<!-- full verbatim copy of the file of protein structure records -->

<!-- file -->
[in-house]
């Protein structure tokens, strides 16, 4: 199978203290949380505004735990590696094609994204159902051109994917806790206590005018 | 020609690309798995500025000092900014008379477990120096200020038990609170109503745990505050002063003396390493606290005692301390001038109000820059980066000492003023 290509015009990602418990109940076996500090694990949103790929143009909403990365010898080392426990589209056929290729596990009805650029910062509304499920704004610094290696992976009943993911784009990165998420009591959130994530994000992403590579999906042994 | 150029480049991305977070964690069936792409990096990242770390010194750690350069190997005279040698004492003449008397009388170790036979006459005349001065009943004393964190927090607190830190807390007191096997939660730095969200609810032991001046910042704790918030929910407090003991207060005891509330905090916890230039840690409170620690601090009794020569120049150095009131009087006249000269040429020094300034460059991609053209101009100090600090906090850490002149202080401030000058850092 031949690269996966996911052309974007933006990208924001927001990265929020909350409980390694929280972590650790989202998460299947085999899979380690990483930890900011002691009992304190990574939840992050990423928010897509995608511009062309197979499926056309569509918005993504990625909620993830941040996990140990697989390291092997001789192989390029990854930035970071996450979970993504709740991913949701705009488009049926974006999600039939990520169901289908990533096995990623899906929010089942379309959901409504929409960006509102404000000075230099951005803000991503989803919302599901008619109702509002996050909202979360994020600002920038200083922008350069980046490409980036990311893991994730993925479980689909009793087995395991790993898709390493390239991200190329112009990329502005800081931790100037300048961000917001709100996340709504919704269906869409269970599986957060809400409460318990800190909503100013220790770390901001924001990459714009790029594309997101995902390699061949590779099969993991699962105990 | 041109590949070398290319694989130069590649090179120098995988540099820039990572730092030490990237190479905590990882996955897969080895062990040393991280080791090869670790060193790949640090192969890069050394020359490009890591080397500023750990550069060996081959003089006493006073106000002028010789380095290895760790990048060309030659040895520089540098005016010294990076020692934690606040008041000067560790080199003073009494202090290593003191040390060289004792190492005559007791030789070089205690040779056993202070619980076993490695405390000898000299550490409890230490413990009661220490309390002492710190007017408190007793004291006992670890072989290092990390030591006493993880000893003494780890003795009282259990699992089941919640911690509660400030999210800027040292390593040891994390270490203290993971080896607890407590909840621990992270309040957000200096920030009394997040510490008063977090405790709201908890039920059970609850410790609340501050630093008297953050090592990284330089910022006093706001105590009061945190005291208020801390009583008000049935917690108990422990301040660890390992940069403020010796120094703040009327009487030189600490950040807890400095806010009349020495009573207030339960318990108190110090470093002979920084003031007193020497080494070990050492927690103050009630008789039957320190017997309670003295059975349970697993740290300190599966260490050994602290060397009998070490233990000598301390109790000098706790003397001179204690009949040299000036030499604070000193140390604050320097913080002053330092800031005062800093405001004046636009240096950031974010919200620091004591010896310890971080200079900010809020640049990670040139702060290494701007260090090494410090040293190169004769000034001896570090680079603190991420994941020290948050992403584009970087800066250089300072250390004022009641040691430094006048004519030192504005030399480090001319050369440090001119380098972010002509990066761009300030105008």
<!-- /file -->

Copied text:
[in-house]
């Protein structure tokens, strides 16, 4: 199978203290949380505004735990590696094609994204159902051109994917806790206590005018 | 020609690309798995500025000092900014008379477990120096200020038990609170109503745990505050002063003396390493606290005692301390001038109000820059980066000492003023 290509015009990602418990109940076996500090694990949103790929143009909403990365010898080392426990589209056929290729596990009805650029910062509304499920704004610094290696992976009943993911784009990165998420009591959130994530994000992403590579999906042994 | 150029480049991305977070964690069936792409990096990242770390010194750690350069190997005279040698004492003449008397009388170790036979006459005349001065009943004393964190927090607190830190807390007191096997939660730095969200609810032991001046910042704790918030929910407090003991207060005891509330905090916890230039840690409170620690601090009794020569120049150095009131009087006249000269040429020094300034460059991609053209101009100090600090906090850490002149202080401030000058850092 031949690269996966996911052309974007933006990208924001927001990265929020909350409980390694929280972590650790989202998460299947085999899979380690990483930890900011002691009992304190990574939840992050990423928010897509995608511009062309197979499926056309569509918005993504990625909620993830941040996990140990697989390291092997001789192989390029990854930035970071996450979970993504709740991913949701705009488009049926974006999600039939990520169901289908990533096995990623899906929010089942379309959901409504929409960006509102404000000075230099951005803000991503989803919302599901008619109702509002996050909202979360994020600002920038200083922008350069980046490409980036990311893991994730993925479980689909009793087995395991790993898709390493390239991200190329112009990329502005800081931790100037300048961000917001709100996340709504919704269906869409269970599986957060809400409460318990800190909503100013220790770390901001924001990459714009790029594309997101995902390699061949590779099969993991699962105990 | 041109590949070398290319694989130069590649090179120098995988540099820039990572730092030490990237190479905590990882996955897969080895062990040393991280080791090869670790060193790949640090192969890069050394020359490009890591080397500023750990550069060996081959003089006493006073106000002028010789380095290895760790990048060309030659040895520089540098005016010294990076020692934690606040008041000067560790080199003073009494202090290593003191040390060289004792190492005559007791030789070089205690040779056993202070619980076993490695405390000898000299550490409890230490413990009661220490309390002492710190007017408190007793004291006992670890072989290092990390030591006493993880000893003494780890003795009282259990699992089941919640911690509660400030999210800027040292390593040891994390270490203290993971080896607890407590909840621990992270309040957000200096920030009394997040510490008063977090405790709201908890039920059970609850410790609340501050630093008297953050090592990284330089910022006093706001105590009061945190005291208020801390009583008000049935917690108990422990301040660890390992940069403020010796120094703040009327009487030189600490950040807890400095806010009349020495009573207030339960318990108190110090470093002979920084003031007193020497080494070990050492927690103050009630008789039957320190017997309670003295059975349970697993740290300190599966260490050994602290060397009998070490233990000598301390109790000098706790003397001179204690009949040299000036030499604070000193140390604050320097913080002053330092800031005062800093405001004046636009240096950031974010919200620091004591010896310890971080200079900010809020640049990670040139702060290494701007260090090494410090040293190169004769000034001896570090680079603190991420994941020290948050992403584009970087800066250089300072250390004022009641040691430094006048004519030192504005030399480090001319050369440090001119380098972010002509990066761009300030105008």